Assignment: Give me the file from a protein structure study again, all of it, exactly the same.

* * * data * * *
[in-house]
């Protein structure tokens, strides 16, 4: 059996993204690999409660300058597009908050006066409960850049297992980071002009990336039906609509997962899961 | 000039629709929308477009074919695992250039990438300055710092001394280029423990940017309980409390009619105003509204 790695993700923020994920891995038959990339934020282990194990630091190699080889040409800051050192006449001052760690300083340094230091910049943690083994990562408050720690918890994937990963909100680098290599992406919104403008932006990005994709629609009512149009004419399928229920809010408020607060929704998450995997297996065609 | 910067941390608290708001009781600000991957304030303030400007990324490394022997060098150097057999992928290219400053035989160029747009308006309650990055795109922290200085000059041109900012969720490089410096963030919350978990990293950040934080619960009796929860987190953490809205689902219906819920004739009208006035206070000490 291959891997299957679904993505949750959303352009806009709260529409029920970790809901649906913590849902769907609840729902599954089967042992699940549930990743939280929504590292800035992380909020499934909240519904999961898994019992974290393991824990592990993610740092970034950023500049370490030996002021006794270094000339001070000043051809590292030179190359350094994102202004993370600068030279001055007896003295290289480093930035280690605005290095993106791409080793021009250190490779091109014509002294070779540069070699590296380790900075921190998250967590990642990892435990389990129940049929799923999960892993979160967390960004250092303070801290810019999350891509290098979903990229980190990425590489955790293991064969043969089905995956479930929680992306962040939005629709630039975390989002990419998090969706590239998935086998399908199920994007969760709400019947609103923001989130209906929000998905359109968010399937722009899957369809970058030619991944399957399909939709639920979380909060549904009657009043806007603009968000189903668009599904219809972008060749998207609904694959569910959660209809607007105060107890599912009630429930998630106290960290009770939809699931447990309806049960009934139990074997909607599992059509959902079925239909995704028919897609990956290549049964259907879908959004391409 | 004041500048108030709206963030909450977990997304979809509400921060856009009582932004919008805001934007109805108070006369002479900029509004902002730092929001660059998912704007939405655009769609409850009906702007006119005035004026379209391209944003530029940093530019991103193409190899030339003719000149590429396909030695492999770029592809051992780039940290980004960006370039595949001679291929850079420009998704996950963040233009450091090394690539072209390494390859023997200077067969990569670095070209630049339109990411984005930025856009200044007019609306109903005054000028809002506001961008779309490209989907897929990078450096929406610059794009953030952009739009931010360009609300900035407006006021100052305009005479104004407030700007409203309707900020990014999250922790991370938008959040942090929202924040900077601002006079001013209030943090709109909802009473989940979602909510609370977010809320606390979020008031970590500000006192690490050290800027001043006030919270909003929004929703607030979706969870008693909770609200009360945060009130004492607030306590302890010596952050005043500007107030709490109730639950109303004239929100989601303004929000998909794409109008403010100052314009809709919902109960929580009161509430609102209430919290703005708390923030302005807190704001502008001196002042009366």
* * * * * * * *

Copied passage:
[in-house]
């Protein structure tokens, strides 16, 4: 059996993204690999409660300058597009908050006066409960850049297992980071002009990336039906609509997962899961 | 000039629709929308477009074919695992250039990438300055710092001394280029423990940017309980409390009619105003509204 790695993700923020994920891995038959990339934020282990194990630091190699080889040409800051050192006449001052760690300083340094230091910049943690083994990562408050720690918890994937990963909100680098290599992406919104403008932006990005994709629609009512149009004419399928229920809010408020607060929704998450995997297996065609 | 910067941390608290708001009781600000991957304030303030400007990324490394022997060098150097057999992928290219400053035989160029747009308006309650990055795109922290200085000059041109900012969720490089410096963030919350978990990293950040934080619960009796929860987190953490809205689902219906819920004739009208006035206070000490 291959891997299957679904993505949750959303352009806009709260529409029920970790809901649906913590849902769907609840729902599954089967042992699940549930990743939280929504590292800035992380909020499934909240519904999961898994019992974290393991824990592990993610740092970034950023500049370490030996002021006794270094000339001070000043051809590292030179190359350094994102202004993370600068030279001055007896003295290289480093930035280690605005290095993106791409080793021009250190490779091109014509002294070779540069070699590296380790900075921190998250967590990642990892435990389990129940049929799923999960892993979160967390960004250092303070801290810019999350891509290098979903990229980190990425590489955790293991064969043969089905995956479930929680992306962040939005629709630039975390989002990419998090969706590239998935086998399908199920994007969760709400019947609103923001989130209906929000998905359109968010399937722009899957369809970058030619991944399957399909939709639920979380909060549904009657009043806007603009968000189903668009599904219809972008060749998207609904694959569910959660209809607007105060107890599912009630429930998630106290960290009770939809699931447990309806049960009934139990074997909607599992059509959902079925239909995704028919897609990956290549049964259907879908959004391409 | 004041500048108030709206963030909450977990997304979809509400921060856009009582932004919008805001934007109805108070006369002479900029509004902002730092929001660059998912704007939405655009769609409850009906702007006119005035004026379209391209944003530029940093530019991103193409190899030339003719000149590429396909030695492999770029592809051992780039940290980004960006370039595949001679291929850079420009998704996950963040233009450091090394690539072209390494390859023997200077067969990569670095070209630049339109990411984005930025856009200044007019609306109903005054000028809002506001961008779309490209989907897929990078450096929406610059794009953030952009739009931010360009609300900035407006006021100052305009005479104004407030700007409203309707900020990014999250922790991370938008959040942090929202924040900077601002006079001013209030943090709109909802009473989940979602909510609370977010809320606390979020008031970590500000006192690490050290800027001043006030919270909003929004929703607030979706969870008693909770609200009360945060009130004492607030306590302890010596952050005043500007107030709490109730639950109303004239929100989601303004929000998909794409109008403010100052314009809709919902109960929580009161509430609102209430919290703005708390923030302005807190704001502008001196002042009366």